James Bancroft to William E. Eppes
|My dear Son,||Athens Feby 3rd 1863—|
Yours of 27th Ult. came duly to hand—Lizzie says two letters were recd from you for me when I was sick, if I ever hear’d of them before I had entirely forgottan all about it, looking in drawers &c I have found one of the 20th Decr there is something in it about Money and Dr Henderson—now in all such matters you should write the parties direct—Dr Henderson keeps himself very much at home since he has been married, he Calld to see me once when I was sick, and that is the only time that I have seen him for near two months, You should not be backward in writing him if he has Money for you—it may be that he thinks you do not need it, or you would write him for it—
As soon as I get some leather ready to send you, I wish to send some, I know of no opportunity but by the Stage, and do not know if the Stage will Carry it,
It is much easier to talk about leather, than it is to tan it and get it ready for use, it is rather a slow and tedious job, it has to pass under so many manipulations.
How unfortunate for George to break his leg, and then again how very for fortunate that he should be under the care of such good and kind friends, Mrs [Kollock?] must be very kind and attentive, I hope she and all the others will be rewarded in the World to Come.
Living in Athens is very high, I cannot understand how persons of limited means get a live living without much suffering and yet my servants have every thing necessary for Comfort, and are not Satisfied—they think they work hard, and should have meat three times a day, twice, does not satisfy them—they are clothed well, with cloth at $2—per-yard—shoes at $7—per-pair, if they were in the hands of the enemy for a short time with their usual treatment, I think they would be most happy to get back, and get meat once a day, with the moderate labor that is required of them—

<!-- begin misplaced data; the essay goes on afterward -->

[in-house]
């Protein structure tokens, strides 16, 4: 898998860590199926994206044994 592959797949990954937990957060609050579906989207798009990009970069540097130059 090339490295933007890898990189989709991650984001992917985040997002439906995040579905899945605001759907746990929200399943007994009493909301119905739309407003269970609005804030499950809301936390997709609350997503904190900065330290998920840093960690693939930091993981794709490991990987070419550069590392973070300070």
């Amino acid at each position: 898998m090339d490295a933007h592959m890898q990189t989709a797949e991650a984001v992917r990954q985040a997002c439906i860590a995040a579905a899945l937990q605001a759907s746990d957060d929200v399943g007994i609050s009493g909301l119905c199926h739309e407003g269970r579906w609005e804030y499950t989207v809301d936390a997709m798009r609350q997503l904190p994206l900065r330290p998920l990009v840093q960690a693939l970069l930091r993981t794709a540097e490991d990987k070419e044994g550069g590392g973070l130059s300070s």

I must not tell you, how Lizzie, makes Bread and Butter, seasons food &c if I do, shall not have much to write Mrs Bancroft. Speaking of mrs B. and George—I am inclined to think you will find their visit a long, and not very agreeable, under the circumstances they are now placed, George flat on his back, and all his Mothers time taken up attending to him.The raising the blockade of charleston harbor by the Gun Boats under Com. Ingraham, was quite cheering news.
I learn from the Newspapers that the Monitors, and Vessels of War transports &c are leaving the Northern Cities bound South—I think they intend making a demonstration againts Wilmington N.C. and if successfull, will likely try charleston and Savannah—the Mud seems to have put a stopper on them in Virginia for a while, in the mean time they may Send a larger force to the Atlantic seacoast.